Connection & Belonging

  • Connection & Belonging

Love Does That

All day long a little burro labors, sometimes

With heavy loads on her back and sometimes 
just with worries

About things that bother only burros.

And worries, as we know, 
can be more exhausting

Than physical labor.

Once in a while a kind monk comes

To her stable and brings a pear,

But more than that,

He looks into the burro’s eyes and 
touches her ears

And for a few seconds the burro is free

And even seems to laugh,

Because love does that.

Love frees.

-Meister Eckhart

Mindfulness & Metta, Loving Awareness

I’ve been thinking about connection and belonging and how they relate to mindfulness and metta. What happens when we connect with others? What happens when we feel we belong? Belong to ourselves, our families, our friends and our community; the threads that weave and bind us.  We show up week after week to sit together, to practice together. None of us could do this without the other. Our practice depends on it. We could actually say that our lives depend on it, because they do. What a thought!

Each week in class we spend about 30 minutes focusing on mindfulness practice and about 10 minutes practicing metta. But I think we’re actually doing both at the same time. The more I practice, the more I find that I cannot distinguish one from the other. Of course there is a literal distinction between the practice of continual non-judgmental noting and naming of whatever is arising, “planning, planning,” or “thinking, thinking” or “breathing in…breathing out,” and the classical recitation of metta phrases, “May I be happy, May I be safe, May I be well.” But at their core, I believe their ultimate intention is the same; to settle the mind, open the heart, and cultivate a soft resilience that allows us to be present and engaged in our lives without rancor or contention.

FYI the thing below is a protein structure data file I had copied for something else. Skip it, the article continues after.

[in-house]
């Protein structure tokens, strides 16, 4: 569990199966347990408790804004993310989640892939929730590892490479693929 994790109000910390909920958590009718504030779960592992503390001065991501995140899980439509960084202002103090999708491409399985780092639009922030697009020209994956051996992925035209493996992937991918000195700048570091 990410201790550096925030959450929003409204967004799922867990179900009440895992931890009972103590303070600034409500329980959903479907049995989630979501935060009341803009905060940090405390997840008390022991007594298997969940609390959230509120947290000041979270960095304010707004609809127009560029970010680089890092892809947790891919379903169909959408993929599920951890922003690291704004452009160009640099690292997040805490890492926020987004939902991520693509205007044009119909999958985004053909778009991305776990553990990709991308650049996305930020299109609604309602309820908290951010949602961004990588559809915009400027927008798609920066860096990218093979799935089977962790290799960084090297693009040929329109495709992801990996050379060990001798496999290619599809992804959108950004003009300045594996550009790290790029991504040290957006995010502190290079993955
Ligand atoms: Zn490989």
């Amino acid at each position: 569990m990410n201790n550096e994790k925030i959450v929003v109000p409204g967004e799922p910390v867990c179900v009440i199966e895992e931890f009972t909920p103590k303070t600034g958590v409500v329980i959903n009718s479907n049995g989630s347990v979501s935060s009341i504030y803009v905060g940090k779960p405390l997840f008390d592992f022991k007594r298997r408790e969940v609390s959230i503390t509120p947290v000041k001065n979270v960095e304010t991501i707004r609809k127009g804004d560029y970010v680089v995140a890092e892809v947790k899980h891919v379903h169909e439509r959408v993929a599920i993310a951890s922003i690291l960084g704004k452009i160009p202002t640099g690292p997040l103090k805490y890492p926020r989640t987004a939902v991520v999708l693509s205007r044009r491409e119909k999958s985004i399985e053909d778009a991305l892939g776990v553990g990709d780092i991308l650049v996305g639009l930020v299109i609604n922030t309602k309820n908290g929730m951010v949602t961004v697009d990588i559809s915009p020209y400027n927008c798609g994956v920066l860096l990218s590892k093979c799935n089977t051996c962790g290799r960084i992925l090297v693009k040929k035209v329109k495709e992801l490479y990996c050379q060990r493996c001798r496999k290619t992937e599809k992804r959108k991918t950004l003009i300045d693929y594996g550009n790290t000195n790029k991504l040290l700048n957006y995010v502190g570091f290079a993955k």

Mindfulness really is inherently kind, and being kind is by nature mindful. They are intimately and inextricably linked. The outcome of a clear mind is a loving heart. Jack Kornfield aptly names this “loving awareness.” When we intentionally infuse our lives with loving awareness, our connections deepen and our sense of belonging grows.

Larry Yang is one of the founding teachers of East Bay Meditation Center in Oakland, as well as a guiding teacher at Spirit Rock Meditation Center. He encourages approaching metta by “being kind to the practice of kindness itself.” I love that. By intentionally making kindness the starting point, we cannot help but be less reactive and less judgmental. It makes life so much easier. Larry is realistic, however, and acknowledges that it’s not always so easy to feel and act with a kind heart. It’s natural and normal to struggle, and we can’t always get it right, or be kind. 

Try this practice:

“If I cannot be loving, can I be kind?

If I cannot be kind, can I be non-judgmental?

If I cannot be non-judgmental, can I be non-harming?

If I cannot be non-harming, can I cause the least harm possible?”

I’ve added to this practice in reverse:

“When I have caused harm, may I learn to be non-harming?

When I experience non-harming, may I learn to be non-judgmental?

When I am non-judgmental, may I learn to be kind?

When I am kind, may I learn to be loving?”

A Rabbit Noticed My Condition

I was sad one day and went for a walk;

I sat in a field.

A rabbit noticed my condition and

Came near.

It often does not take 
more than that to help at times-

To just be close to creatures who

Are so full of knowing,

So full of love

That they don’t -chat,

They just gaze with their

Marvelous understanding.

-St. John of the Cross

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